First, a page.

What a day. Although we had crossed the significant Prime Meridian a few days ago to enter the Eastern Hemisphere, today we crossed 20 degrees East, which goes through Cape Agulhas, the southern most tip of Africa, and signals to the mariner the entrance to the Indian Ocean.
As a depression to the south was moving past us to the east, we would get the northern of the winds, and their strength and changing direction. In the morning, to be a good mariner, I went to lower the rolled up fractional. It likely would have been fine in the stronger winds, but why take a chance.
The takedown went smoothly, and I noticed that the sail had actually worked its way down the stay a bit more, so that I could tighten up the lashing, and make the sail better when it would be set next. I did this and gained an inch and a half.
There was a hiatus attempting, yet again, to connect for Vendee Live, but no go is the simplest explanation.
Back on deck, it looked as though it would be perfect for that fractional gennaker, so I put it back up. That makes it sound very easy, and it isn’t, it’s a half hour full on physical effort and struggle. But it was up. Nice blue sky, I went into the cabin to get lunch, and when I came out , there was a line of gray clouds approaching. Not good, but it didn’t really look bad either, they looked individual on closer inspection, so not a massive onslaught. I was wrong.
Suddenly, the breeze picked up, and we were blasting along, 2 reefs in the mainsail and the fractional gennaker, speeds in the high teens and early 20s. Then – oh no – a white line of wind blowing the tops of the low waves, the sea just churning and boiling, and it hit us. Bam, the boat laid over on its side and took off, just plowing through the seas at high speed, water sweeping everywhere over the boat, coming down both decks, down the rope tunnels, over the cabin top in the sides, I’ve never seen so much water come into this or any other boat, personally or in video.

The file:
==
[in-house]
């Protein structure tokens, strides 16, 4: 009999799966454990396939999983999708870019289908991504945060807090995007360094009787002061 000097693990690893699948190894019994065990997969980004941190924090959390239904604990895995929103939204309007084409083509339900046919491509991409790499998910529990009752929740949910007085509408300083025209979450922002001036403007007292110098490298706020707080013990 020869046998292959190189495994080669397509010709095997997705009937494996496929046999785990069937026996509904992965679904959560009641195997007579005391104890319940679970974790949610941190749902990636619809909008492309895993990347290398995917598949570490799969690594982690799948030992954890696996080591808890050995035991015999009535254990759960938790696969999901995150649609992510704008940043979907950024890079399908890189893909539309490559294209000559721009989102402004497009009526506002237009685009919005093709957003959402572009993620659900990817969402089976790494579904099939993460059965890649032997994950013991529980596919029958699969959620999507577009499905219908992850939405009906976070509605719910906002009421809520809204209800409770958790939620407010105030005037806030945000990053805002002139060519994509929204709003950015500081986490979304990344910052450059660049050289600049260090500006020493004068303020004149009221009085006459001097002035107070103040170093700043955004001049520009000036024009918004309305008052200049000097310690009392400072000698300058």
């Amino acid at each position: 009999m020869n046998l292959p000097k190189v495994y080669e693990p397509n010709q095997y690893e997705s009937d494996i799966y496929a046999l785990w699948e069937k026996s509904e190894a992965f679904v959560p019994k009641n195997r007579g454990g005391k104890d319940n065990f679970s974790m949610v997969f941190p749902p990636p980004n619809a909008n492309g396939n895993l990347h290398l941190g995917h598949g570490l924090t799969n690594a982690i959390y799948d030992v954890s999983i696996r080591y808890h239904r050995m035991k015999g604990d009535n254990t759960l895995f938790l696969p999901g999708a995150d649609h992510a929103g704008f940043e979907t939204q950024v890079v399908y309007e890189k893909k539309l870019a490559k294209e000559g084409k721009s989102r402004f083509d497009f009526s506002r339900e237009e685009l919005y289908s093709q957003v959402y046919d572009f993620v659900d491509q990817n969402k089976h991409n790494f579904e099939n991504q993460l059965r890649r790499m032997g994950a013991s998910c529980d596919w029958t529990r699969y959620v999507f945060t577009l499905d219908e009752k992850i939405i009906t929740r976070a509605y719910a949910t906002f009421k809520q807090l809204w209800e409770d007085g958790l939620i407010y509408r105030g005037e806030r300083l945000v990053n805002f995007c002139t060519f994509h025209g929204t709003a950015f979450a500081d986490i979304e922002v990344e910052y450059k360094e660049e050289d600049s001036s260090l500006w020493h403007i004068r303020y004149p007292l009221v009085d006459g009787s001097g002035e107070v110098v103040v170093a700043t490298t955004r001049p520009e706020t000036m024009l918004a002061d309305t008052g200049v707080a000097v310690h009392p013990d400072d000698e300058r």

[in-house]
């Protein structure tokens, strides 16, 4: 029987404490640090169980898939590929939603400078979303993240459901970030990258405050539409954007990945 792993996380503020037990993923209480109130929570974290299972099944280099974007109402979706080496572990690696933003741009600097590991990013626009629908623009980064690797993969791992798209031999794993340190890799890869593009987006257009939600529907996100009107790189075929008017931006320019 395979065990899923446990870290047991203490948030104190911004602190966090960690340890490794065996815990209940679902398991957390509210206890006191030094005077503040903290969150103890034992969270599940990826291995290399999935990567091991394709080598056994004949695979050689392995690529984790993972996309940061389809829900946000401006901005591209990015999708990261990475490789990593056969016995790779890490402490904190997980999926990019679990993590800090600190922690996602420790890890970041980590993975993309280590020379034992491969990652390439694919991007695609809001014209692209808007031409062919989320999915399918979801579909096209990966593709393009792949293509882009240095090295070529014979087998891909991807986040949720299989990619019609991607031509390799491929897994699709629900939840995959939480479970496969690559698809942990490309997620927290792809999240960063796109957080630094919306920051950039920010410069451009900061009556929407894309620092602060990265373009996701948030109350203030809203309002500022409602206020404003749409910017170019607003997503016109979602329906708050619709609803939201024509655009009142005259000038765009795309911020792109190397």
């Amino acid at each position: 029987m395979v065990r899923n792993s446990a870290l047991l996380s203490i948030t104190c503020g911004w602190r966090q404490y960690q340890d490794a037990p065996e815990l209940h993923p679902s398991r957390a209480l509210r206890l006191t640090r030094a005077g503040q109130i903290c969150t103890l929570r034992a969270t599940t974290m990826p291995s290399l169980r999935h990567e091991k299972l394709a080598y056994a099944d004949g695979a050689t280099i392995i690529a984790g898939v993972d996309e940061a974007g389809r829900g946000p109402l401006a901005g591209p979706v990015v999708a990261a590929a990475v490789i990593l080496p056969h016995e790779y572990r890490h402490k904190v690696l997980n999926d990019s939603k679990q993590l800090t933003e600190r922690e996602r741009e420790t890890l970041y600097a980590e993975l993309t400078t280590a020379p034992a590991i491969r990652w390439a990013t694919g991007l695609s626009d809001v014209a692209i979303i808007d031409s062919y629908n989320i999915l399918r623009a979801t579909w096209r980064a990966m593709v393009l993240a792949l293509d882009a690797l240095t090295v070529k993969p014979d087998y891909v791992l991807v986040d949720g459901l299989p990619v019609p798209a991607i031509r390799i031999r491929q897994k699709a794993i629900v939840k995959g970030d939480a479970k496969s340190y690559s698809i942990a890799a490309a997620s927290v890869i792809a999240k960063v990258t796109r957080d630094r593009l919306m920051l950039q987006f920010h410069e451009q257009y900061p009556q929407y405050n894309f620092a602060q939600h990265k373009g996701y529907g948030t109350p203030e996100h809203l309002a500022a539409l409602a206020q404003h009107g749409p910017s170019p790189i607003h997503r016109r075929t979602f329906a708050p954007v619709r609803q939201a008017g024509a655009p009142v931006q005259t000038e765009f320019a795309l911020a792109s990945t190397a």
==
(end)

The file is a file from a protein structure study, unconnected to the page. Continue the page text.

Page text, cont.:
It was howling, I let out the main sheet to ease the load, it did almost no good, then, the gennaker how to get that in, it was set up on the winch to grind, but could I? I let out the sheet, the sail was flapping madly at the bow, the boat continued its out of control charge through the ocean. At 45 degree angle I started grinding for the life of the gennaker, and who knew, maybe my life if the mast were to come down. One realizes rapidly that – you are all alone – and nobody is going to come fix this chaos, so you better get on it. I ground the pedestal, more and more and more, was the sail rolling? I looked, yes a bit, but keep going. I ground and ground for maybe 20 minutes, the lashing of the wind laying the boat over finally began to relent, I kept going on the pedestal. And finally, it was finished, the furling and the tempest.
I looked later, we had 48 knots of wind at the worst, and we hit a high speed of 30.9 knots. I have always said that unless sustainable, high speeds, at whatever level, only bring high risk. If they can’t be sustained, they won’t help your time around the world, they might just end your race in catastrophe. So we dodged a hail of bullets today. Great American IV survived. I think that the fractional gennaker survived too, as the roll looks even, and if there was damaged cloth, likely it wouldn’t.
We were really lucky. Onward, with even more security.
40° 15’S x 22° 11’E
True Wind Speed
True Wind Direction
Main sail (with 2 reefs) plus Staysail
63° F / 17.2° C
65° F / 18.3° C
|Winch Pedestal Revolutions (daily)||Amp Hours: Alternator (total)||Amp Hours: Solar (total)||Amp Hours: Hydro (total)||Amp Hours: Wind (total)|
This article was syndicated from Ship’s Logs | sitesALIVE!